Occupational exposure to silica dust is associated with significant impairment of lung function. The present study investigates which pathological changes in the lung are associated with impairment of lung function in silica dust exposed workers who were life-long non-smokers.
242 South African white gold miners who were lifelong non-smokers and who had a necropsy at death were studied. The pathological features identified at necropsy were the degree and type of emphysema, the presence of airway disease, and the degree of silicosis in the lung parenchyma and pleura. These features were related to lung function tests done a few years before death, to type of impairment (obstructive or restrictive), and to cumulative silica dust exposure.
The degree of emphysema found at necropsy was not associated with a statistically significant impairment of lung function or with dust exposure. The degree of silicosis in the lung parenchyma and the large airways disease (based on mucus gland hyperplasia) were associated with a statistically significant impairment of lung function. The large airway disease was, however, not positively associated with dust exposure or silicosis. In miners with a moderate or a higher degree of limitation of airflow the main findings were silicosis, heart disease, and obesity. The presence of small airways disease could not be established from the necropsy material.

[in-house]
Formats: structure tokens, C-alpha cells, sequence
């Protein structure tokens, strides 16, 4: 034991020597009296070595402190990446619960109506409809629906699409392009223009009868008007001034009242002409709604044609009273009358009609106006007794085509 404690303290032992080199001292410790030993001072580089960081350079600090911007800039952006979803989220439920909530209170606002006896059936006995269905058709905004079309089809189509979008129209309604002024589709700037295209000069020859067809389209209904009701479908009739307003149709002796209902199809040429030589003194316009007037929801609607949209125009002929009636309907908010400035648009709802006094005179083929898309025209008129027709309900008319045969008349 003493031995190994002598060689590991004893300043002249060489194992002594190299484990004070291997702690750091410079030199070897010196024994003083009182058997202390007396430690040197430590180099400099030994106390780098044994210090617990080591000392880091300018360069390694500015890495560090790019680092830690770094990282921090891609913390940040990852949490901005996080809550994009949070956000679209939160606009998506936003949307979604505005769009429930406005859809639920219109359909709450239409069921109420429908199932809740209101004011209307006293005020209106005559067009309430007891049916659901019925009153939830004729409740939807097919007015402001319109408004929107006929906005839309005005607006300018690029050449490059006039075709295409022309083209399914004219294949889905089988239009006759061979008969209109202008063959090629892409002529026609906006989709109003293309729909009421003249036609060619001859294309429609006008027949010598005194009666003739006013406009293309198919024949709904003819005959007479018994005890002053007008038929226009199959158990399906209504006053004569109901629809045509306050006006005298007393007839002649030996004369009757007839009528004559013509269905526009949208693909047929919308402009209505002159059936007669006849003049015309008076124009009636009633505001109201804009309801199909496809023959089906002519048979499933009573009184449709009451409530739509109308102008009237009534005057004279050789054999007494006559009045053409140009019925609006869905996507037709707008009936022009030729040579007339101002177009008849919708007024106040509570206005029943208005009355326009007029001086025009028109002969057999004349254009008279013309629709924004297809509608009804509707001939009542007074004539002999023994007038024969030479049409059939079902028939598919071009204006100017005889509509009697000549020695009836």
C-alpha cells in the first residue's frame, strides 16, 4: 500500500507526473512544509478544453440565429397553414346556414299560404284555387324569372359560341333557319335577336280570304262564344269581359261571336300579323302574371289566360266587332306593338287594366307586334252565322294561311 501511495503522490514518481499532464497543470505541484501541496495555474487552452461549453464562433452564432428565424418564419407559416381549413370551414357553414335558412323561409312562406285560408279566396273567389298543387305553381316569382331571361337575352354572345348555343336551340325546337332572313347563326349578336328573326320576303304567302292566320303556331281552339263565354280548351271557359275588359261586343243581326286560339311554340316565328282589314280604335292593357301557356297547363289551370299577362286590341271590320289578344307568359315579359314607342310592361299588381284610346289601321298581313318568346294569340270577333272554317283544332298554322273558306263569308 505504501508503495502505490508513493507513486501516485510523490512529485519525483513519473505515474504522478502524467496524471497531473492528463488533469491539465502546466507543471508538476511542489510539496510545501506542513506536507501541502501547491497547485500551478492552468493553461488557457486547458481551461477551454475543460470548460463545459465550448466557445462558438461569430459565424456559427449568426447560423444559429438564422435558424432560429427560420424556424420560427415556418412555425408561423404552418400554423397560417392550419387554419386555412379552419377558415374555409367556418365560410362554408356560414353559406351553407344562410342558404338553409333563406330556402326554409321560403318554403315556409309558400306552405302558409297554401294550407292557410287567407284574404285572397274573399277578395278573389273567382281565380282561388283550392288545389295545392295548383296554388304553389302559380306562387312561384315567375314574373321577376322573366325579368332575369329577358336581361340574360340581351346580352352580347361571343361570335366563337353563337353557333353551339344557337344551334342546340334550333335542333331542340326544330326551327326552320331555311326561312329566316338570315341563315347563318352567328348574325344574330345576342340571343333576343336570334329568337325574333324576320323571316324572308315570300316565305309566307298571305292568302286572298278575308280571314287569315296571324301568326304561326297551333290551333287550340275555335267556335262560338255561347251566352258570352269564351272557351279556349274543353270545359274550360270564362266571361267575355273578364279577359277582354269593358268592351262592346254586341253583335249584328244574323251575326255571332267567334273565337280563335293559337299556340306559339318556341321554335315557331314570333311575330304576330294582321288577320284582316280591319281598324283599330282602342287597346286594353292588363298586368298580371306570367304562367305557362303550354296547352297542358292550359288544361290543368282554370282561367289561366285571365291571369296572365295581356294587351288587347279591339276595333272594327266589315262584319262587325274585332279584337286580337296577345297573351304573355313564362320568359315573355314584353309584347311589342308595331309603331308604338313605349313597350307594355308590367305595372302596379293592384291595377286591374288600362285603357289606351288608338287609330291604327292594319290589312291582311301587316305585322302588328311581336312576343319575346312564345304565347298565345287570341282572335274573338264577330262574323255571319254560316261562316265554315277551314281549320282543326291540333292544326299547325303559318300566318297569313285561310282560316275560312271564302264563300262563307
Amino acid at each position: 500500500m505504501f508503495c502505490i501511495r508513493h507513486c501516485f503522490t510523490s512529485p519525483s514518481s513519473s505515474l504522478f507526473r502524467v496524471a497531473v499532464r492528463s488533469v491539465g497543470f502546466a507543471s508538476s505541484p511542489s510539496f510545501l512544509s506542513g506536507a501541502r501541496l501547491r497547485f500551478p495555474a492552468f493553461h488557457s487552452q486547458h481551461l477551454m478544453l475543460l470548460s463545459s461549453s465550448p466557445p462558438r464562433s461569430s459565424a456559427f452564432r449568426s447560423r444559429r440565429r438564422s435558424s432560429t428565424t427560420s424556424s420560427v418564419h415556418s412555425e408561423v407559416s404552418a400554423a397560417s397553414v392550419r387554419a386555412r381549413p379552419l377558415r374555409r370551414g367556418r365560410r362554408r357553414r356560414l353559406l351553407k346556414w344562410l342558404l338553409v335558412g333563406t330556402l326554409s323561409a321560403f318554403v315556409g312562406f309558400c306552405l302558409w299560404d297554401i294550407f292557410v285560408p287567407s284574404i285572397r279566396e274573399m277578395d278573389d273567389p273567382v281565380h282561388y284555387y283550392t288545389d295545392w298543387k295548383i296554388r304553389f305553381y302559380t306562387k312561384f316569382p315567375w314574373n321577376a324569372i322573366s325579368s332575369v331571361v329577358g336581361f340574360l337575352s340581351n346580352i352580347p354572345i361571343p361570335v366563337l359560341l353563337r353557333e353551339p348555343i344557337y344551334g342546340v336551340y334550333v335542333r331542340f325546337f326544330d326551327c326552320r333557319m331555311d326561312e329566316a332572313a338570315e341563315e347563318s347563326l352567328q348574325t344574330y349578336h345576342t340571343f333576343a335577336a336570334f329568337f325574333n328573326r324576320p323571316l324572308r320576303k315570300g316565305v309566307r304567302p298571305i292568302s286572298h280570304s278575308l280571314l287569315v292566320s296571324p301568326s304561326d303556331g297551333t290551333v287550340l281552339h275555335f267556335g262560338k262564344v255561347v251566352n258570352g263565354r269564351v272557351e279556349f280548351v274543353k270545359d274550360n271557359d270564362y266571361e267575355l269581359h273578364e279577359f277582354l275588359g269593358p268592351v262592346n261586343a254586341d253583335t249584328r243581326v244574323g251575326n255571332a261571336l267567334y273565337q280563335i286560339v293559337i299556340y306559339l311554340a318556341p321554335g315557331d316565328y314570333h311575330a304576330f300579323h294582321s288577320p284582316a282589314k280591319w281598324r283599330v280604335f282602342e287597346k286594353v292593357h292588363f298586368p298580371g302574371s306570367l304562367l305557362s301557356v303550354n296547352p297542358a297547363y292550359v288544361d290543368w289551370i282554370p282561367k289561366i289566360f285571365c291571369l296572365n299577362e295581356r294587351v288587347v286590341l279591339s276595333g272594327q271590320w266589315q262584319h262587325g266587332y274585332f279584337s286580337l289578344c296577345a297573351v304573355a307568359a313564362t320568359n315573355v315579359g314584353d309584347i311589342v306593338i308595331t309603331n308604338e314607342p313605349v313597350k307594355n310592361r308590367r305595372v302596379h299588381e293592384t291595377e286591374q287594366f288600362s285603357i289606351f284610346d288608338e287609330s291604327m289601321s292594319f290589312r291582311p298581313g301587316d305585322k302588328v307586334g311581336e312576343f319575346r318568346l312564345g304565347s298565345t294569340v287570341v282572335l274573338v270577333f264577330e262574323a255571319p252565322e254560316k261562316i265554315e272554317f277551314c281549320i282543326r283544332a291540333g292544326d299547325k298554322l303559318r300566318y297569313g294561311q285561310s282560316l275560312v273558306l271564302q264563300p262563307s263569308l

The results indicate that the level of exposure to silica dust to which these miners were exposed, without a confounding effect of tobacco smoking, is not associated with a degree of emphysema that would cause a statistically significant impairment of lung function. Silicosis of the lung parenchyma was associated with loss of lung function. Other factors that may play a part in impairment of lung function in these miners are obesity and heart disease.